Most Americans Think US should 'Mind its Own Business' Abroad, Survey Finds

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A majority of Americans believe the US plays a less important and powerful role in the world than it did 10 years ago, according to a long-running study that found that most people now believe America should “mind its own business internationally”.

It is the first time the survey of US foreign policy attitudes has recorded such a sentiment in almost four decades of polling.

The findings, published on Tuesday by the Pew Research Center in association with the Council on Foreign Relations, suggest Americans want their leaders to adopt a less interventionist approach, although there is a growing desire for the development of stronger trade and business links abroad.

The US is now widely seen as less respected abroad, bucking a trend in which Americans believed their reputation had recovered since Barack Obama was elected. Impressions of how the US is perceived under Obama are now, broadly, as negative as they were in the final days of the George W Bush administration.

That may stem partly from a belief that America’s power is in decline. According to the poll, Americans’ views about the geopolitical clout of their country has reached a historic low, with a majority (53%) for the first time believing that the US plays a less important role than it did 10 years ago. The proportion saying the US is less, rather than more, powerful has increased 12 points since 2009 and has more than doubled – from just 20% – since 2004.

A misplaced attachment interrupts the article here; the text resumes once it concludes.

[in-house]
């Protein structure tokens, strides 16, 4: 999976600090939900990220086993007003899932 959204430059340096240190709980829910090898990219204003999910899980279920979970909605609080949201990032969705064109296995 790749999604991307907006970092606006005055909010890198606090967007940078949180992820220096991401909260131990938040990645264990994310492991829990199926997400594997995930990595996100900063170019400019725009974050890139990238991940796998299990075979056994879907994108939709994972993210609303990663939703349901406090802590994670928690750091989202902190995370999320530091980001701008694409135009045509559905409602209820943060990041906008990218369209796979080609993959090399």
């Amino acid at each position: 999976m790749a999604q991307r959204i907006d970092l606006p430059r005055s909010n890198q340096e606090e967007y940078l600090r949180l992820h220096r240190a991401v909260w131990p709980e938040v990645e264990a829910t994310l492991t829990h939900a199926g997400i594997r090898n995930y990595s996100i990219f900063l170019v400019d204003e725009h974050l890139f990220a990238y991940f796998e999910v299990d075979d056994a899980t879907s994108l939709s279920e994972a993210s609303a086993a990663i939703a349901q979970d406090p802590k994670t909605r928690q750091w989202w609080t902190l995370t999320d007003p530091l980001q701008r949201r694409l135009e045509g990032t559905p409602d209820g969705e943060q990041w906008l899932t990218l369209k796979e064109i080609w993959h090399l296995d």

The survey was conducted in a year in which the US pulled back from a military intervention in Syria, chose a diplomatic route to secure a nuclear deal with Iran and sought to contain the international fallout over disclosures by whistleblower Edward Snowden about the reach and nature of surveillance conducted by the National Security Agency.

The American public appears generally divided over Snowden’s leaks, and on related questions about the correct balance between security and civil liberties. Most of those questioned (55%) said Snowden’s revelations, which were first published in the Guardian in June, had “harmed the public interest”, although a sizeable minority of 34% said the whistleblower had “served the public interest”.

Perhaps surprisingly, the proportion of Americans who said the government’s anti-terror policies have gone too far in restricting civil liberties of average people has declined slightly since July, from 47% to 44%.

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